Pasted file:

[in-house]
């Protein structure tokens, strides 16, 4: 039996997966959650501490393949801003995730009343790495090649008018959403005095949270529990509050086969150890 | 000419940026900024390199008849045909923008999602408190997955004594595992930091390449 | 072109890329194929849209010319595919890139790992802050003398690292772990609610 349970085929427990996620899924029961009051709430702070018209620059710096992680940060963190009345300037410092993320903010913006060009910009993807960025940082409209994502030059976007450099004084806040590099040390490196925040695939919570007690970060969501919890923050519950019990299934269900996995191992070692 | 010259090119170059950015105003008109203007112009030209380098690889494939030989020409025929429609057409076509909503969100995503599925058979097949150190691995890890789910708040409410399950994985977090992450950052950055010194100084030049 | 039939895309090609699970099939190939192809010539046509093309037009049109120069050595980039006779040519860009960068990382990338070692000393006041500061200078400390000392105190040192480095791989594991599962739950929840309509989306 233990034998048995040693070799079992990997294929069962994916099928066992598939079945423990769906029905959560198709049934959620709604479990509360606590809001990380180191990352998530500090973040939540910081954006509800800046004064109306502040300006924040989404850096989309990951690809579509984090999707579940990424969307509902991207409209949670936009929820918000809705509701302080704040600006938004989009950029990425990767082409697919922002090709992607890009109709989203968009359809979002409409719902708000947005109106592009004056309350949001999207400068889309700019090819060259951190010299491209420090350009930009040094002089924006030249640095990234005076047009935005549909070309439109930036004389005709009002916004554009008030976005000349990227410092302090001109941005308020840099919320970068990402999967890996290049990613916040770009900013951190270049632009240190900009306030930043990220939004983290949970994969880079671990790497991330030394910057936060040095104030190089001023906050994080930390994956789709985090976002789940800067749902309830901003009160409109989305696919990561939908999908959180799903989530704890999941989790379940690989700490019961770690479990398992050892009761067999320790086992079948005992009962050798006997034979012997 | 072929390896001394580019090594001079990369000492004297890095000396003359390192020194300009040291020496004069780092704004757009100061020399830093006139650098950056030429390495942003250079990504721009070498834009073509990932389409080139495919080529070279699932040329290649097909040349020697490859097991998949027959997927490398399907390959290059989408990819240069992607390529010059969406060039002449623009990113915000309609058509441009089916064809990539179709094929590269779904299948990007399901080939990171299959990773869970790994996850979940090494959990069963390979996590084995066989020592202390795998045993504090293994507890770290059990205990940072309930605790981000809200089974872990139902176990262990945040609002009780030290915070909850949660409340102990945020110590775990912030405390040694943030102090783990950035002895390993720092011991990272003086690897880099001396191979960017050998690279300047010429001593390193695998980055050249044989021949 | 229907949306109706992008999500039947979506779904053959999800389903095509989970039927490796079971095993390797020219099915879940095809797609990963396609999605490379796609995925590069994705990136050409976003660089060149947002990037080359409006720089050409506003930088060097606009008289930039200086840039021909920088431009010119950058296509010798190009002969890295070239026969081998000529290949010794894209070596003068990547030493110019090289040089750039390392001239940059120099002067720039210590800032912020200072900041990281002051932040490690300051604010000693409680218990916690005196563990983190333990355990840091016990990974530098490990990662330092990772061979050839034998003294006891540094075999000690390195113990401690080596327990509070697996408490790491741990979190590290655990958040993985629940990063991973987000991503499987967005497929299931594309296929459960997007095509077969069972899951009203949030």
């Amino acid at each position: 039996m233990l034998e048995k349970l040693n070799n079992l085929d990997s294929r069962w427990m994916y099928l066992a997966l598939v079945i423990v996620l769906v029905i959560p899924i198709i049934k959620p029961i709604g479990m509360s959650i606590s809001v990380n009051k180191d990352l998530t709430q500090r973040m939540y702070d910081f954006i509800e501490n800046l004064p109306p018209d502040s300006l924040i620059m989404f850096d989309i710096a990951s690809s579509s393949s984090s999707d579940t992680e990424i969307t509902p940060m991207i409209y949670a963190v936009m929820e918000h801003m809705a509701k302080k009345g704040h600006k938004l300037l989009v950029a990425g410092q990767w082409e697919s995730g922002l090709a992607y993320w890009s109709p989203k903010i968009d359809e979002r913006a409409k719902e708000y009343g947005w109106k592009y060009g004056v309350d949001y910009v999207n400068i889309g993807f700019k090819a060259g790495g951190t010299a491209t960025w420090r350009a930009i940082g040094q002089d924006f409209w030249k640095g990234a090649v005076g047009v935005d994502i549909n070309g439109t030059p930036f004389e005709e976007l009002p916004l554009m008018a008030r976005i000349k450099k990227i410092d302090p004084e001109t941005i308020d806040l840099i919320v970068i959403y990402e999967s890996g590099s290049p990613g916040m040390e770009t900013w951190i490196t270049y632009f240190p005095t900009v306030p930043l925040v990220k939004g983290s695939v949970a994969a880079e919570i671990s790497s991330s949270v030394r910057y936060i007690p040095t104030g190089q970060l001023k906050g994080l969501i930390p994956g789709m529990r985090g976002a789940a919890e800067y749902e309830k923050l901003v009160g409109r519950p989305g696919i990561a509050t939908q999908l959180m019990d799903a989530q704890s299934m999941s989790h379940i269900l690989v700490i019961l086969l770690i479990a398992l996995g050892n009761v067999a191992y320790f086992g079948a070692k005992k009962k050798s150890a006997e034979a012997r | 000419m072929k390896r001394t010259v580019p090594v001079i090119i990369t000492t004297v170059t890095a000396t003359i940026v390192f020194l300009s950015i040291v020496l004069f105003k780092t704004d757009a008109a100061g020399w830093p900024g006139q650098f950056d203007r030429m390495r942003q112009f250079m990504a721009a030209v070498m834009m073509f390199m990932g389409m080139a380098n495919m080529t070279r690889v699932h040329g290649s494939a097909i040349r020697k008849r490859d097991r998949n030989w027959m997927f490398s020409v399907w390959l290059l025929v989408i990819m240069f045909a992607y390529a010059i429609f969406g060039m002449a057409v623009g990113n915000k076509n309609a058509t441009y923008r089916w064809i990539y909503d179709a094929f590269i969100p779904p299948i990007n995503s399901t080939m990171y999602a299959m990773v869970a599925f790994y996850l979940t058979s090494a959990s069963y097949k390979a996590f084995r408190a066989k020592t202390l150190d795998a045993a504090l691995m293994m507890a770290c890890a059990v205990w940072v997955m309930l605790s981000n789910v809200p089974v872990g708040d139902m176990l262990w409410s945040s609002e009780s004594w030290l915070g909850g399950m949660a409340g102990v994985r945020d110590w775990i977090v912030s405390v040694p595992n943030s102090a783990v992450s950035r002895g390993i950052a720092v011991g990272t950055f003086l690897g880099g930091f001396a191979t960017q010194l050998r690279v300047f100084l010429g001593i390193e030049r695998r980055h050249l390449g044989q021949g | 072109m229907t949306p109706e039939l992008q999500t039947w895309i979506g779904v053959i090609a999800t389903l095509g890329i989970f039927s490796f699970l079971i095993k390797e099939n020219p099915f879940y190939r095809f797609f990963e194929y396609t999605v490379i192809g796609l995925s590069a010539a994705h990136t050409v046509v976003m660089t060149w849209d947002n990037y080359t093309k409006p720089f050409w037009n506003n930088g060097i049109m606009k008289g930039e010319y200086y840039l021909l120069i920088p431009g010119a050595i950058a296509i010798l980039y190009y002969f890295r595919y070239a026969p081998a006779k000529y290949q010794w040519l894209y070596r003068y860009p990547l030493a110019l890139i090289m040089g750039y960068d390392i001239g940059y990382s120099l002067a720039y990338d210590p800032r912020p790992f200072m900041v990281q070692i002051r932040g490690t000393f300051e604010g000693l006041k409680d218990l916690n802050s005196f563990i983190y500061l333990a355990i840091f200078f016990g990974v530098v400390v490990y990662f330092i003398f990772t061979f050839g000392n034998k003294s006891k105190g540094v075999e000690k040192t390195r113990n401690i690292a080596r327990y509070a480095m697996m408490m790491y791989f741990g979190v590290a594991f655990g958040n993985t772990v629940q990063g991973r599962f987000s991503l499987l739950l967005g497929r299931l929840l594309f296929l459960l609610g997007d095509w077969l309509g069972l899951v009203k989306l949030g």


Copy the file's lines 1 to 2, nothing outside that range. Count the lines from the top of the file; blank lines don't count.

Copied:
[in-house]
């Protein structure tokens, strides 16, 4: 039996997966959650501490393949801003995730009343790495090649008018959403005095949270529990509050086969150890 | 000419940026900024390199008849045909923008999602408190997955004594595992930091390449 | 072109890329194929849209010319595919890139790992802050003398690292772990609610 349970085929427990996620899924029961009051709430702070018209620059710096992680940060963190009345300037410092993320903010913006060009910009993807960025940082409209994502030059976007450099004084806040590099040390490196925040695939919570007690970060969501919890923050519950019990299934269900996995191992070692 | 010259090119170059950015105003008109203007112009030209380098690889494939030989020409025929429609057409076509909503969100995503599925058979097949150190691995890890789910708040409410399950994985977090992450950052950055010194100084030049 | 039939895309090609699970099939190939192809010539046509093309037009049109120069050595980039006779040519860009960068990382990338070692000393006041500061200078400390000392105190040192480095791989594991599962739950929840309509989306 233990034998048995040693070799079992990997294929069962994916099928066992598939079945423990769906029905959560198709049934959620709604479990509360606590809001990380180191990352998530500090973040939540910081954006509800800046004064109306502040300006924040989404850096989309990951690809579509984090999707579940990424969307509902991207409209949670936009929820918000809705509701302080704040600006938004989009950029990425990767082409697919922002090709992607890009109709989203968009359809979002409409719902708000947005109106592009004056309350949001999207400068889309700019090819060259951190010299491209420090350009930009040094002089924006030249640095990234005076047009935005549909070309439109930036004389005709009002916004554009008030976005000349990227410092302090001109941005308020840099919320970068990402999967890996290049990613916040770009900013951190270049632009240190900009306030930043990220939004983290949970994969880079671990790497991330030394910057936060040095104030190089001023906050994080930390994956789709985090976002789940800067749902309830901003009160409109989305696919990561939908999908959180799903989530704890999941989790379940690989700490019961770690479990398992050892009761067999320790086992079948005992009962050798006997034979012997 | 072929390896001394580019090594001079990369000492004297890095000396003359390192020194300009040291020496004069780092704004757009100061020399830093006139650098950056030429390495942003250079990504721009070498834009073509990932389409080139495919080529070279699932040329290649097909040349020697490859097991998949027959997927490398399907390959290059989408990819240069992607390529010059969406060039002449623009990113915000309609058509441009089916064809990539179709094929590269779904299948990007399901080939990171299959990773869970790994996850979940090494959990069963390979996590084995066989020592202390795998045993504090293994507890770290059990205990940072309930605790981000809200089974872990139902176990262990945040609002009780030290915070909850949660409340102990945020110590775990912030405390040694943030102090783990950035002895390993720092011991990272003086690897880099001396191979960017050998690279300047010429001593390193695998980055050249044989021949 | 229907949306109706992008999500039947979506779904053959999800389903095509989970039927490796079971095993390797020219099915879940095809797609990963396609999605490379796609995925590069994705990136050409976003660089060149947002990037080359409006720089050409506003930088060097606009008289930039200086840039021909920088431009010119950058296509010798190009002969890295070239026969081998000529290949010794894209070596003068990547030493110019090289040089750039390392001239940059120099002067720039210590800032912020200072900041990281002051932040490690300051604010000693409680218990916690005196563990983190333990355990840091016990990974530098490990990662330092990772061979050839034998003294006891540094075999000690390195113990401690080596327990509070697996408490790491741990979190590290655990958040993985629940990063991973987000991503499987967005497929299931594309296929459960997007095509077969069972899951009203949030």